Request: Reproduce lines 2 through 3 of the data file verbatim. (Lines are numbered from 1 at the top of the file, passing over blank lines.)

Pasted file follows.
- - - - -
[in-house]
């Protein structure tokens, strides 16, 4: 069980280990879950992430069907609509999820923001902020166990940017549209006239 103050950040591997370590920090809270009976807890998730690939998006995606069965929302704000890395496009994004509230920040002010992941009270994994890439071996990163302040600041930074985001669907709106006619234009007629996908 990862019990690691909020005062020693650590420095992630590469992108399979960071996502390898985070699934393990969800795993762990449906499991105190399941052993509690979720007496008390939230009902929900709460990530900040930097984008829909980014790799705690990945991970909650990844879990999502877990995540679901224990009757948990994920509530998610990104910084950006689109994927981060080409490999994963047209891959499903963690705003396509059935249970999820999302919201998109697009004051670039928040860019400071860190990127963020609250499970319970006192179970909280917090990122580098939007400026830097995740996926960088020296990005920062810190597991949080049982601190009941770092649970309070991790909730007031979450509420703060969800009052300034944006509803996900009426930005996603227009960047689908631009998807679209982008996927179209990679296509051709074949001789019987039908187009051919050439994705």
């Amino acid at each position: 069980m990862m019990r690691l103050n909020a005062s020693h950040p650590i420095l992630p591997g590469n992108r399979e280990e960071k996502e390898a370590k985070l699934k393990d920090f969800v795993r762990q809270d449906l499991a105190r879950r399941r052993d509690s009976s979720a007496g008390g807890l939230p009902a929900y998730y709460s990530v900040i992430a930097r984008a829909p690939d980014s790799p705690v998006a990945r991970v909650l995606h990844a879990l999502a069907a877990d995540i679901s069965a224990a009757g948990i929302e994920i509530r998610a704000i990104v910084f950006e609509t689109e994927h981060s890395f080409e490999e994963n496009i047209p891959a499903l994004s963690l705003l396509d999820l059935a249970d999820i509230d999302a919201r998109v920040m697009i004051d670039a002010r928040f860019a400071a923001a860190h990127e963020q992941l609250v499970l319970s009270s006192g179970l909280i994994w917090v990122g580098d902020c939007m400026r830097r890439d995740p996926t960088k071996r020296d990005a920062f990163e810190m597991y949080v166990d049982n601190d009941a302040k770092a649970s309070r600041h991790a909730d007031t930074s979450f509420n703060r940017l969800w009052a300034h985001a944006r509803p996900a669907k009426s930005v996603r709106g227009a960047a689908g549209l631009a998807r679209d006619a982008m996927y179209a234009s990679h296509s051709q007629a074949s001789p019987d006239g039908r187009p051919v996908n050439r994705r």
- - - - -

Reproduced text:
């Protein structure tokens, strides 16, 4: 069980280990879950992430069907609509999820923001902020166990940017549209006239 103050950040591997370590920090809270009976807890998730690939998006995606069965929302704000890395496009994004509230920040002010992941009270994994890439071996990163302040600041930074985001669907709106006619234009007629996908 990862019990690691909020005062020693650590420095992630590469992108399979960071996502390898985070699934393990969800795993762990449906499991105190399941052993509690979720007496008390939230009902929900709460990530900040930097984008829909980014790799705690990945991970909650990844879990999502877990995540679901224990009757948990994920509530998610990104910084950006689109994927981060080409490999994963047209891959499903963690705003396509059935249970999820999302919201998109697009004051670039928040860019400071860190990127963020609250499970319970006192179970909280917090990122580098939007400026830097995740996926960088020296990005920062810190597991949080049982601190009941770092649970309070991790909730007031979450509420703060969800009052300034944006509803996900009426930005996603227009960047689908631009998807679209982008996927179209990679296509051709074949001789019987039908187009051919050439994705």
């Amino acid at each position: 069980m990862m019990r690691l103050n909020a005062s020693h950040p650590i420095l992630p591997g590469n992108r399979e280990e960071k996502e390898a370590k985070l699934k393990d920090f969800v795993r762990q809270d449906l499991a105190r879950r399941r052993d509690s009976s979720a007496g008390g807890l939230p009902a929900y998730y709460s990530v900040i992430a930097r984008a829909p690939d980014s790799p705690v998006a990945r991970v909650l995606h990844a879990l999502a069907a877990d995540i679901s069965a224990a009757g948990i929302e994920i509530r998610a704000i990104v910084f950006e609509t689109e994927h981060s890395f080409e490999e994963n496009i047209p891959a499903l994004s963690l705003l396509d999820l059935a249970d999820i509230d999302a919201r998109v920040m697009i004051d670039a002010r928040f860019a400071a923001a860190h990127e963020q992941l609250v499970l319970s009270s006192g179970l909280i994994w917090v990122g580098d902020c939007m400026r830097r890439d995740p996926t960088k071996r020296d990005a920062f990163e810190m597991y949080v166990d049982n601190d009941a302040k770092a649970s309070r600041h991790a909730d007031t930074s979450f509420n703060r940017l969800w009052a300034h985001a944006r509803p996900a669907k009426s930005v996603r709106g227009a960047a689908g549209l631009a998807r679209d006619a982008m996927y179209a234009s990679h296509s051709q007629a074949s001789p019987d006239g039908r187009p051919v996908n050439r994705r």